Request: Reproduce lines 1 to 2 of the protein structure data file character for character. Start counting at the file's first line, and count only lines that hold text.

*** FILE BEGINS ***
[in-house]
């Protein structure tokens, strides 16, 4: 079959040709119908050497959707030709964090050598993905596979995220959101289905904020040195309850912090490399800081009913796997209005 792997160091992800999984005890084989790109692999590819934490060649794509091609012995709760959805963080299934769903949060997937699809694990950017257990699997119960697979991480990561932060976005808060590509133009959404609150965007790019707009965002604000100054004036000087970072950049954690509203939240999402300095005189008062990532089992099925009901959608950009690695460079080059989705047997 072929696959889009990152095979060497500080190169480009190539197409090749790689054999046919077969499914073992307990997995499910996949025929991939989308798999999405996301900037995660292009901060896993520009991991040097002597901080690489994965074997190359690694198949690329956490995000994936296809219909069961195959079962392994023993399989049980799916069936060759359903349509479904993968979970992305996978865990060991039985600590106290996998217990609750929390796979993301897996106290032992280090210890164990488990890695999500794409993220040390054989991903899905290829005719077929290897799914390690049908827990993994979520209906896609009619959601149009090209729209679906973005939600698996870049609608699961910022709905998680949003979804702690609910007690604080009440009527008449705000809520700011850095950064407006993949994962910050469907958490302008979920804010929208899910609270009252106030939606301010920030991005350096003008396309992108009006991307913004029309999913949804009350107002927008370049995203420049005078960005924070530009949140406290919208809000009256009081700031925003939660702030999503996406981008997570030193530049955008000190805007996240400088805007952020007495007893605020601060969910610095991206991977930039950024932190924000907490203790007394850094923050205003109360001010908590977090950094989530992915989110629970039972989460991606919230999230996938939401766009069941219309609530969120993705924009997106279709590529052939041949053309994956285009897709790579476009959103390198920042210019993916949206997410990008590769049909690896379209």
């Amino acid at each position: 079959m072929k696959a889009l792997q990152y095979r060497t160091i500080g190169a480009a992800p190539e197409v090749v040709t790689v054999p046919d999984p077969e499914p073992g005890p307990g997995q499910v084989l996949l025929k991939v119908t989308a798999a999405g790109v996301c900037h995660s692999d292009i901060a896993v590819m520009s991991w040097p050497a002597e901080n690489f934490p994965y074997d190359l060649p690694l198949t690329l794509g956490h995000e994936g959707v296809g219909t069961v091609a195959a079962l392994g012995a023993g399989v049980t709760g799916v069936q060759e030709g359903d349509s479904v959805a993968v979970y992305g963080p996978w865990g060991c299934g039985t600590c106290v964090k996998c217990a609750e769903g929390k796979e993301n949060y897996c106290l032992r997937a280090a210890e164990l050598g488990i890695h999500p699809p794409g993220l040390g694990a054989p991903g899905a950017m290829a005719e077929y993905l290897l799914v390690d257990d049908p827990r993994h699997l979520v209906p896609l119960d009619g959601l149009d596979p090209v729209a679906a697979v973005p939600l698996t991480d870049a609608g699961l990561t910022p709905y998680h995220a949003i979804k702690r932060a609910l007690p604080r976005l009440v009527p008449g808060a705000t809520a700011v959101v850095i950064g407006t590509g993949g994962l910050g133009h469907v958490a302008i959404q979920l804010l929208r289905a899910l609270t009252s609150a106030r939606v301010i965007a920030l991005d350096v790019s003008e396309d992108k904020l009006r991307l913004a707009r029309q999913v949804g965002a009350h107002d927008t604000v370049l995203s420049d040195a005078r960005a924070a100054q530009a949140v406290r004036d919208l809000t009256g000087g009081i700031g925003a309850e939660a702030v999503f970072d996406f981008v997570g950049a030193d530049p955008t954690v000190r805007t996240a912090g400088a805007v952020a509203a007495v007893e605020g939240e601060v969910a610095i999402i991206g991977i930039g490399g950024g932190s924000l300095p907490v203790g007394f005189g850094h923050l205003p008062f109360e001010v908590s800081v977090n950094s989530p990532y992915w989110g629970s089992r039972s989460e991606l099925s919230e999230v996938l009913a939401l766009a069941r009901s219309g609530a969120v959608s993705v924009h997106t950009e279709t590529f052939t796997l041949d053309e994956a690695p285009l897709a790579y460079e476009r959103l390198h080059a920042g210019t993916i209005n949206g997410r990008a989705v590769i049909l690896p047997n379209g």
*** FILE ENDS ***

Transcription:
[in-house]
């Protein structure tokens, strides 16, 4: 079959040709119908050497959707030709964090050598993905596979995220959101289905904020040195309850912090490399800081009913796997209005 792997160091992800999984005890084989790109692999590819934490060649794509091609012995709760959805963080299934769903949060997937699809694990950017257990699997119960697979991480990561932060976005808060590509133009959404609150965007790019707009965002604000100054004036000087970072950049954690509203939240999402300095005189008062990532089992099925009901959608950009690695460079080059989705047997 072929696959889009990152095979060497500080190169480009190539197409090749790689054999046919077969499914073992307990997995499910996949025929991939989308798999999405996301900037995660292009901060896993520009991991040097002597901080690489994965074997190359690694198949690329956490995000994936296809219909069961195959079962392994023993399989049980799916069936060759359903349509479904993968979970992305996978865990060991039985600590106290996998217990609750929390796979993301897996106290032992280090210890164990488990890695999500794409993220040390054989991903899905290829005719077929290897799914390690049908827990993994979520209906896609009619959601149009090209729209679906973005939600698996870049609608699961910022709905998680949003979804702690609910007690604080009440009527008449705000809520700011850095950064407006993949994962910050469907958490302008979920804010929208899910609270009252106030939606301010920030991005350096003008396309992108009006991307913004029309999913949804009350107002927008370049995203420049005078960005924070530009949140406290919208809000009256009081700031925003939660702030999503996406981008997570030193530049955008000190805007996240400088805007952020007495007893605020601060969910610095991206991977930039950024932190924000907490203790007394850094923050205003109360001010908590977090950094989530992915989110629970039972989460991606919230999230996938939401766009069941219309609530969120993705924009997106279709590529052939041949053309994956285009897709790579476009959103390198920042210019993916949206997410990008590769049909690896379209």